Friday, April 29, 2016

45) April 29, 2016

These are pages 32, 33, 34, and 35 from a story board for a proposed series called “Roxie’s Raiders”, done by Jack Kirby for the Ruby-Spears animation studio, some time in the early ‘80’s. (My set of copies has many gaps; I invited anyone who is able to fill those gaps. I’m missing pages 4,6,12, 14 through 29, and 36 through 46.)

Now that I’m in my mid 50’s I react to Bruce Timm’s youthful reluctance to hire his heroes from the vantage point of having experienced age discrimination myself. (Or not--- people don’t tell you why they don’t hire you.) However, the question of “teachablity” remains: does being older mean one is no longer willing or able to learn and grow? I fantasize about asking Kirby if he wanted to learn how to do actual production storyboards for animation, not just do inspirational pseudo-boards.

I’m of two minds on this. On one hand, comics storyboards are similar but not the same, and many a comic book artist has foundered on the shoals of the animation industry without knowing why. Drawing for animation is a particular skill, requires a particular mind-set. One needs to be able to draw attractive, compelling still images that are also part of a sequence that, when looked at 24 times per second, depict movement. Storyboarding panels are like snapshots of a future movie, not illustrations in themselves. Unlike comics, left-to-right eye read isn’t normally a consideration, unless one is holding for several seconds on a motionless establishing shot (if there is any movement, the eye will go immediately to that.)  As seen in these samples, Kirby continually makes the mistake of taking 2 or 3 panels, the format of a pan, and treating them as a single image. Would there have been any gain by pointing this out to Jack? Did John Dorman try, or did he just sit back and enjoy the bravura spontaneity of the drawing and storytelling?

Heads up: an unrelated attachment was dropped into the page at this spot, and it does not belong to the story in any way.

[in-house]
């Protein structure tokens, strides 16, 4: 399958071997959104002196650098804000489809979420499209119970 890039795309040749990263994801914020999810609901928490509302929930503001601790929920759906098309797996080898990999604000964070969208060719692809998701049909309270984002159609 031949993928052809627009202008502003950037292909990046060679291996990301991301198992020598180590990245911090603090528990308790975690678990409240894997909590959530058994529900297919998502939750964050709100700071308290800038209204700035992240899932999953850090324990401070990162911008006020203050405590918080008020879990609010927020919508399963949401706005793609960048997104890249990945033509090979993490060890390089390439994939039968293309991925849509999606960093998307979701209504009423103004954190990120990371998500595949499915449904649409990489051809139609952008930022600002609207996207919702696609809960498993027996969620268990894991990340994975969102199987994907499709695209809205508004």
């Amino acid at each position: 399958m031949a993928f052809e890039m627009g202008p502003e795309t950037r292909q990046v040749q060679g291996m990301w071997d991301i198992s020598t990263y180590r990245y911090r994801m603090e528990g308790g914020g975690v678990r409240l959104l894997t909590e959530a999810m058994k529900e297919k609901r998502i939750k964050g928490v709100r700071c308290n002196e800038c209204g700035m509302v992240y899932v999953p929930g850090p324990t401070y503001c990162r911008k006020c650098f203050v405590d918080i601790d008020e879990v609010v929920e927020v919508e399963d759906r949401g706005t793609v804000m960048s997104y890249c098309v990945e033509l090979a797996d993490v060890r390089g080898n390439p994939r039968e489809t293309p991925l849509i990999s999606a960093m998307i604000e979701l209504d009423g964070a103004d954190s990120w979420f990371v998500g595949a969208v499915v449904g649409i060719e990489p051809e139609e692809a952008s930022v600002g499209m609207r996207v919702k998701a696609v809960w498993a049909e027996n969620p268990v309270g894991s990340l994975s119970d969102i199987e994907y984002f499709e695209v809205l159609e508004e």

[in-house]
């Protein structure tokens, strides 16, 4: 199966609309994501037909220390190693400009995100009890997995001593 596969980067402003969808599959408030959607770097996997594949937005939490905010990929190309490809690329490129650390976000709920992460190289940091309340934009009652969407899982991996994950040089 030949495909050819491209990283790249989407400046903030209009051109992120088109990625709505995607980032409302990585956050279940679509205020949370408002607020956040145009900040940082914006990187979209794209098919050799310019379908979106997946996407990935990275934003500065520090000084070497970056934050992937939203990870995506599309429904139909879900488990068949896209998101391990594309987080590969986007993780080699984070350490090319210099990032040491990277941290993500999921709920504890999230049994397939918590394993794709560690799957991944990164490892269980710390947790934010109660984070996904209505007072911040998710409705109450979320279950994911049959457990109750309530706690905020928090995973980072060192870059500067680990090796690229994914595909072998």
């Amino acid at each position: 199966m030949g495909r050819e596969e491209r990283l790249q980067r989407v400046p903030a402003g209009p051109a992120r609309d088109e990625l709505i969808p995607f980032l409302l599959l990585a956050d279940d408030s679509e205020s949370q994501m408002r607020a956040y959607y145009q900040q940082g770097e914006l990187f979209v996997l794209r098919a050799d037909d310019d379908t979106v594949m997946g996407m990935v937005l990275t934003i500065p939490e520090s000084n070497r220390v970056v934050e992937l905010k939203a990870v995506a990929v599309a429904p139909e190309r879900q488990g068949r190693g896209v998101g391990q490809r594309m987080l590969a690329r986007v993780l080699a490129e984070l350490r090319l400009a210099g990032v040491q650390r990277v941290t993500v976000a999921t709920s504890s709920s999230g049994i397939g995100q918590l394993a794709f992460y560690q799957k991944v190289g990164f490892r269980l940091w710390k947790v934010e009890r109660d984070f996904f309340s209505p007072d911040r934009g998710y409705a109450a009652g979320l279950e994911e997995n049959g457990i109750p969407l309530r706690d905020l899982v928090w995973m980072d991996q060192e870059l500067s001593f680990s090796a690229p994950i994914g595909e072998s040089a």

It’s possible that, if approached correctly, Kirby might have gotten it. Storyboarding for animation is its own special art form, and, if you get in the grove, can be extremely satisfying on its own terms, even apart from its utility as the template for a future film (but the second aspect is primary). Studying one’s favorite movies and figuring out how to replicate or expand on their effects or even coming up with new filmic ideas, especially in a production environment of likeminded peers, can be a heady experience, and Kirby might have really taken to it.

On the other hand, Kirby was an idea man above all else, and it probably would have been a waste of time to have him toiling in the day-to-day nuts and bolts. His was the grand vision, not the particulars. It may have been that John Dorman (assuming he was in charge in this regard) was exactly right in setting up things as they were at Ruby-Spears.

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